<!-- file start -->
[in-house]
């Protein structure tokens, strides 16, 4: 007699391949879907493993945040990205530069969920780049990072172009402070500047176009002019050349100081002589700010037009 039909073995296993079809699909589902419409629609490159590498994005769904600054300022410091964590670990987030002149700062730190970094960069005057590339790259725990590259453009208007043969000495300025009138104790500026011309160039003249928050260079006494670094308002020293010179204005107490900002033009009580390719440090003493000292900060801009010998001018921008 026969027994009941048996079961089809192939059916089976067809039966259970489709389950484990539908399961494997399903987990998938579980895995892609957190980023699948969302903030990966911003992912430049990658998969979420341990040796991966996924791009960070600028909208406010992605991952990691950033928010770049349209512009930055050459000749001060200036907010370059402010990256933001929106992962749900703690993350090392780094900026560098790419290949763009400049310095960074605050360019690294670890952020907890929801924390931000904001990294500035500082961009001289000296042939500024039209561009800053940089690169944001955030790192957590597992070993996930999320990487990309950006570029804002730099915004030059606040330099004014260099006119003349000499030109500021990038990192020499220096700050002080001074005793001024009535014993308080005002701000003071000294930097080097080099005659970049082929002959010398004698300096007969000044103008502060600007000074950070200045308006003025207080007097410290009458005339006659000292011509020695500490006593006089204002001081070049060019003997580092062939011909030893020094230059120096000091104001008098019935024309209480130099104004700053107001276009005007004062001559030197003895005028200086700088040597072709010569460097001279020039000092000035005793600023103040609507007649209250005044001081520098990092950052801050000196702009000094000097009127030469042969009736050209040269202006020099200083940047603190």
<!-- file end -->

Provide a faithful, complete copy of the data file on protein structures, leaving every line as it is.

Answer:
[in-house]
């Protein structure tokens, strides 16, 4: 007699391949879907493993945040990205530069969920780049990072172009402070500047176009002019050349100081002589700010037009 039909073995296993079809699909589902419409629609490159590498994005769904600054300022410091964590670990987030002149700062730190970094960069005057590339790259725990590259453009208007043969000495300025009138104790500026011309160039003249928050260079006494670094308002020293010179204005107490900002033009009580390719440090003493000292900060801009010998001018921008 026969027994009941048996079961089809192939059916089976067809039966259970489709389950484990539908399961494997399903987990998938579980895995892609957190980023699948969302903030990966911003992912430049990658998969979420341990040796991966996924791009960070600028909208406010992605991952990691950033928010770049349209512009930055050459000749001060200036907010370059402010990256933001929106992962749900703690993350090392780094900026560098790419290949763009400049310095960074605050360019690294670890952020907890929801924390931000904001990294500035500082961009001289000296042939500024039209561009800053940089690169944001955030790192957590597992070993996930999320990487990309950006570029804002730099915004030059606040330099004014260099006119003349000499030109500021990038990192020499220096700050002080001074005793001024009535014993308080005002701000003071000294930097080097080099005659970049082929002959010398004698300096007969000044103008502060600007000074950070200045308006003025207080007097410290009458005339006659000292011509020695500490006593006089204002001081070049060019003997580092062939011909030893020094230059120096000091104001008098019935024309209480130099104004700053107001276009005007004062001559030197003895005028200086700088040597072709010569460097001279020039000092000035005793600023103040609507007649209250005044001081520098990092950052801050000196702009000094000097009127030469042969009736050209040269202006020099200083940047603190």